Today in Motorcycle History

Mead & Tomkinson Motorcycles

Wye Bridge Garage, Hereford.

Most famous for their 1000cc endurance racer, Nessie, the car and motorcycle dealership run by the Tomkinson father and sons in Hereford and Tewkesbury successfully raced machines based on the BSA Gold Star engine at the IOM TT and in a variety of endurance races including Le Mans, Spa and Barcelona in the 1960s and 70s, with several wins and a 4th outright at Barcelona despite their lead bike crashing in flames.

In 1974 their first multi appeared powered by a Laverda 3C engine. This developed into the machine commonly referred to as Nessie*, which proved to be one of the most innovative racing machines of the period, if not the prettiest - hence the name.

Along with modified Difazio hub-steering it had an underslung fuel tank to reduce C of G, parallelogram rear suspension (as used later by Hesketh), and sophisticated electronics. Decades later most of these ideas had been employed by high-end sports machines.

Later versions were propelled by Kawasaki 1000cc fours, the Laverda-powered machine passing into private hands in 1977 with the original Difazio front end (the racing version had been much modified, with the standard 6" trail reduced to 3½").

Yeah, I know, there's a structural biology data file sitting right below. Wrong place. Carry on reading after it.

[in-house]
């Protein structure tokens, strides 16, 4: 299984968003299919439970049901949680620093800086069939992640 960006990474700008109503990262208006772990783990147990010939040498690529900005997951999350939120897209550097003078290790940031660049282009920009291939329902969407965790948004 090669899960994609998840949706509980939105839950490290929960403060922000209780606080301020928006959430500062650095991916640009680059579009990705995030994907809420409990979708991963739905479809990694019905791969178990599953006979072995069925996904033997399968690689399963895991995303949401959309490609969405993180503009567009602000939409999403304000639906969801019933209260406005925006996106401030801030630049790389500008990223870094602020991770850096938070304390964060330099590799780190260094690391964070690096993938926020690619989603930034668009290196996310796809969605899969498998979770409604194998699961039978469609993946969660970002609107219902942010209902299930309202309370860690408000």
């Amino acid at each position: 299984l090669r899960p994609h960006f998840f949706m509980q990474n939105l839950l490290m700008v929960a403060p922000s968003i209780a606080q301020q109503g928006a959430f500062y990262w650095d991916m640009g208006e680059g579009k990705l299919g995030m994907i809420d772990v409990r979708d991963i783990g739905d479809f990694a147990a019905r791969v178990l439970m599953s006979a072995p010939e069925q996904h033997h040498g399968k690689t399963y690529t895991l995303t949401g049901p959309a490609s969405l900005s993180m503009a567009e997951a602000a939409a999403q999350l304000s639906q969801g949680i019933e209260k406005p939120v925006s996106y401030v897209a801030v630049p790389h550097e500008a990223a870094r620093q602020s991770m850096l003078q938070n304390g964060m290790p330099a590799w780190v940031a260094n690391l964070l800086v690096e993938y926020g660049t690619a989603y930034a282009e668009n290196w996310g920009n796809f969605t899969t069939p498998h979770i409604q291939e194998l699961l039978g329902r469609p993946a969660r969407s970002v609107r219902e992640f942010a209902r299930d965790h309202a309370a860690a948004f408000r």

Soon after the war Michael Tomkinson had raced a KTT Velocette, and entered a Venom in the 1957 Barcelona 24hr with the riders taking second place in class. Shortly afterwards he switched to BSA.

Notes. 1. The Nessie moniker is most frequently used to refer to the Difazio 1976 Laverda. Bonhams, however, write that the name did not eventuate until the advent of the Kawasaki Difazio. A post on FB reads, "The first series of Difazio Mead & Tomkinson Endurance Racers 2 models were Monocoque and raced in 1974 & 1975. In 1976 Mike Tomkinson developed the ‘Nessie’ which maintained the Difazio Hub." Personally, I recall reading a magazine article about it back in the day (Motorcycle Sport, probably) and the Laverda Difazio was referred to as "Nessie". There is an article from that mag dated March 1982, but I don't think that's the one.
2. Mike Tomkinson's sons were Patrick and Chris.

Sources: Wikipedia, Bonhams, et al.

Facebook Warning!

If you have further information or a query related to this page, please contact us